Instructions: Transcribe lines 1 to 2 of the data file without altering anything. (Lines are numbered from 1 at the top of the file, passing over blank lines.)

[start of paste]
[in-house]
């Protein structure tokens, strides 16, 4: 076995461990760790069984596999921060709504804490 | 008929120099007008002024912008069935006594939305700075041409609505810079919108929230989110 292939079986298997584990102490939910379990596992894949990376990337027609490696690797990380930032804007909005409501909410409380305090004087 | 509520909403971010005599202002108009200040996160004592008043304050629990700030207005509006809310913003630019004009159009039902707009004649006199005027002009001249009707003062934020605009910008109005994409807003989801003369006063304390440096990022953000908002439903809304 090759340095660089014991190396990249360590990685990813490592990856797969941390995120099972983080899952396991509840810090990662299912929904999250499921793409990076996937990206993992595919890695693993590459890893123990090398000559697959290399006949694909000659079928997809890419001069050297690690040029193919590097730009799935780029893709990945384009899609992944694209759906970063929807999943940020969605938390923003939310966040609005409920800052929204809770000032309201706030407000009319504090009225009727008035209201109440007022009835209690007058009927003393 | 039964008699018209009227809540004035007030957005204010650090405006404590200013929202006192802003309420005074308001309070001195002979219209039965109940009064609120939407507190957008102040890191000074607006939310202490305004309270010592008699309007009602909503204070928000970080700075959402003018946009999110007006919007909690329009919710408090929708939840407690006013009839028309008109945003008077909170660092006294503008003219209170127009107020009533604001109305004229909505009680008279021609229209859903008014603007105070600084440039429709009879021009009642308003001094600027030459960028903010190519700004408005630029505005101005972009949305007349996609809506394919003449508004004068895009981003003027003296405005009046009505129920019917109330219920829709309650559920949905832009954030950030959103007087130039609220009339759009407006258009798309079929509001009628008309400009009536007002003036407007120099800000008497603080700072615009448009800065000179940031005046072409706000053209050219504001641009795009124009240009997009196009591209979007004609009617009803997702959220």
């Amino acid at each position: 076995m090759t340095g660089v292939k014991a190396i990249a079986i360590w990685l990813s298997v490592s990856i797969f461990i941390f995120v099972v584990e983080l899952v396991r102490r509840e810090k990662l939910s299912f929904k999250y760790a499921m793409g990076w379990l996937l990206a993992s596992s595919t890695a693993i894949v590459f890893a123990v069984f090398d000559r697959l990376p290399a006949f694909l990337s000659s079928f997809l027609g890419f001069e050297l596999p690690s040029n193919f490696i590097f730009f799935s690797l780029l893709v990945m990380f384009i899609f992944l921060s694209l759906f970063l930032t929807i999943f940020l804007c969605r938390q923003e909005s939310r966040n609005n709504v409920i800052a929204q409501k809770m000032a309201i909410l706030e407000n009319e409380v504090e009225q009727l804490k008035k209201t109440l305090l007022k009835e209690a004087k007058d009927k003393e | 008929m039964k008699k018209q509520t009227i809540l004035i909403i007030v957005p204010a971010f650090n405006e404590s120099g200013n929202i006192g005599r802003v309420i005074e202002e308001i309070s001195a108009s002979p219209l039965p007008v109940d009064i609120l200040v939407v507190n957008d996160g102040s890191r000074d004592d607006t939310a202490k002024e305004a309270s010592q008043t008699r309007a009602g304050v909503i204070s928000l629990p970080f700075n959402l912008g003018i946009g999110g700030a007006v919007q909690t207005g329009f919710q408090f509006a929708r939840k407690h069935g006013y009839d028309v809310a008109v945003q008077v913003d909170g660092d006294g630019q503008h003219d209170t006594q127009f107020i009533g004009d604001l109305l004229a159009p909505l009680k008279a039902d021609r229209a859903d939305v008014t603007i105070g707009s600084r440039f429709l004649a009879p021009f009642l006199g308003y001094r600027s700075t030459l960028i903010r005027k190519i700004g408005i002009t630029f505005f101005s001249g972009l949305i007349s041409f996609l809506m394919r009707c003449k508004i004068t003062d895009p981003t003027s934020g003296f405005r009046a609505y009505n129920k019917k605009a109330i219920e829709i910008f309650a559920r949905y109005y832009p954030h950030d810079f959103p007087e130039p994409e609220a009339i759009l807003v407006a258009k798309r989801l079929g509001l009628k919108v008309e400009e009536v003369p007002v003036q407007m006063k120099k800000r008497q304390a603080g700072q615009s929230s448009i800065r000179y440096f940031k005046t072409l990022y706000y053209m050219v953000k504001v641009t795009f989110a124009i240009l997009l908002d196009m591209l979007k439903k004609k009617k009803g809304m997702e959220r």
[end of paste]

[in-house]
């Protein structure tokens, strides 16, 4: 076995461990760790069984596999921060709504804490 | 008929120099007008002024912008069935006594939305700075041409609505810079919108929230989110 292939079986298997584990102490939910379990596992894949990376990337027609490696690797990380930032804007909005409501909410409380305090004087 | 509520909403971010005599202002108009200040996160004592008043304050629990700030207005509006809310913003630019004009159009039902707009004649006199005027002009001249009707003062934020605009910008109005994409807003989801003369006063304390440096990022953000908002439903809304 090759340095660089014991190396990249360590990685990813490592990856797969941390995120099972983080899952396991509840810090990662299912929904999250499921793409990076996937990206993992595919890695693993590459890893123990090398000559697959290399006949694909000659079928997809890419001069050297690690040029193919590097730009799935780029893709990945384009899609992944694209759906970063929807999943940020969605938390923003939310966040609005409920800052929204809770000032309201706030407000009319504090009225009727008035209201109440007022009835209690007058009927003393 | 039964008699018209009227809540004035007030957005204010650090405006404590200013929202006192802003309420005074308001309070001195002979219209039965109940009064609120939407507190957008102040890191000074607006939310202490305004309270010592008699309007009602909503204070928000970080700075959402003018946009999110007006919007909690329009919710408090929708939840407690006013009839028309008109945003008077909170660092006294503008003219209170127009107020009533604001109305004229909505009680008279021609229209859903008014603007105070600084440039429709009879021009009642308003001094600027030459960028903010190519700004408005630029505005101005972009949305007349996609809506394919003449508004004068895009981003003027003296405005009046009505129920019917109330219920829709309650559920949905832009954030950030959103007087130039609220009339759009407006258009798309079929509001009628008309400009009536007002003036407007120099800000008497603080700072615009448009800065000179940031005046072409706000053209050219504001641009795009124009240009997009196009591209979007004609009617009803997702959220």